1966 Chevrolet Corvette Sting Ray: Taking Delivery (Video)
May 29, 2015
It's the phone call you dream about.
"Scott, this is Ted from The Finest Carrier. I just reached Los Angeles and I have your 1966 Chevrolet Corvette Sting Ray. Where do you want it delivered?"
I bought the car over the phone about three weeks earlier. Wired the cash. And then it was a waiting game.
Ted and I agreed on a delivery location that he and his big truck could work with. I arrived with a mix of excitement and apprehension. No, make that fear. What if the car wasn't what I was expecting? What if I just paid $57,500 of Edmunds money for a basket case? What if I was scammed?
It happens. You hear the horror stories. And my father always told me to never buy a car sight unseen.
And then Ted fired it up and the roar of that small-block V8 echoed off the walls of his truck. And it sounded sweet. And then he began to back it out of the trailer into the Southern California sunshine. It was beautiful.
The theater of it all took over. The burble of the Corvette's exhaust mixed musically with the whine of the truck's slow-moving ramp mechanism. Understanding the moment, Ted blipped the Sting Ray's throttle a few times, creating the perfect soundtrack.
And then he backed it off the ramp.
I don't remember much after that. After Ted handed me the key, I kind of went blank for a bit. I remember giving the car a bit of a once over. I remember being really taken by its wonderful condition and I kind of remember signing something. And then I was driving it. I was driving a 1966 Corvette Sting Ray.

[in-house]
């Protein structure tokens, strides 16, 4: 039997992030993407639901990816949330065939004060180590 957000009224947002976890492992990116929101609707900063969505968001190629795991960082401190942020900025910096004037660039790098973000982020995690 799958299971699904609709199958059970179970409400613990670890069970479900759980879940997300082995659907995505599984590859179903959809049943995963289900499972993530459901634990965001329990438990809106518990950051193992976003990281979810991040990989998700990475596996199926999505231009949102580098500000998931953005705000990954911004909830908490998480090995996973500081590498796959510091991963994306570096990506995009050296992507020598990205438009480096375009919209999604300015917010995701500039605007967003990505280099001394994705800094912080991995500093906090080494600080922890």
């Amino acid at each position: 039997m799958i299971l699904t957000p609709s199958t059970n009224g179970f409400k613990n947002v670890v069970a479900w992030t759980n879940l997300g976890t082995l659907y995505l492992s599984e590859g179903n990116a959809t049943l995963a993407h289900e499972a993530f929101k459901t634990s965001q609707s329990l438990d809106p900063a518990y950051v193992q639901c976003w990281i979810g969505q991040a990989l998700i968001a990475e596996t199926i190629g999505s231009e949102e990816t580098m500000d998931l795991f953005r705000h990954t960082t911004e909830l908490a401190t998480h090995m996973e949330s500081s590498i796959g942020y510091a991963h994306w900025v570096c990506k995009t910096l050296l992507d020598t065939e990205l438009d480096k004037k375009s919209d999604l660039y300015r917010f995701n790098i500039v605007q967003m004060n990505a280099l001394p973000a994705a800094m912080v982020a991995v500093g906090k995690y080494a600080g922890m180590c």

It's just a few miles from the delivery location to our office in Santa Monica. And I drove gingerly, feeling out the car. I was feeling the clutch, the suspension, checking the gauges. It felt good. Temp was right on, oil pressurewhere it should be. Shifted sweet. I kept asking myself, "Was everything working?"
The answer was no. A few small problems quickly became obvious. The speedometer wasn't working and with it, the odometer. The engine seemed to run well and rev nicely, but it was running a tick rich. Plus the coating on the new side pipes was burning off and I was baking in the toxic fumes. Then I got to the office and parked. And it became apparent that the parking brake was useless.
No big deal. Easy fixes.
And then I watched my video of the car coming off the truck and noticed that the brake lights weren't working. That was annoying. You can drive a car with a worthless speedometer, but you can't drive a car without brake lights. The next morning I called Mershon's, the dealer that sold us the car and complained, basically saying, "I just paid you $55,000 for a car and you ship it to me without brake lights? WTF?"
"It must be the switch on the pedal," they said. "An easy fix. We'll overnight you the part."
And they did. And it was. But our air-conditioned Corvette has ducting that gets in the way and complicates the job, so we decided to bring the car to our trusted local mechanic. A few hours and $250 later, we had brake lights.
And so the adventure begins.
Scott Oldham, Editor in Chief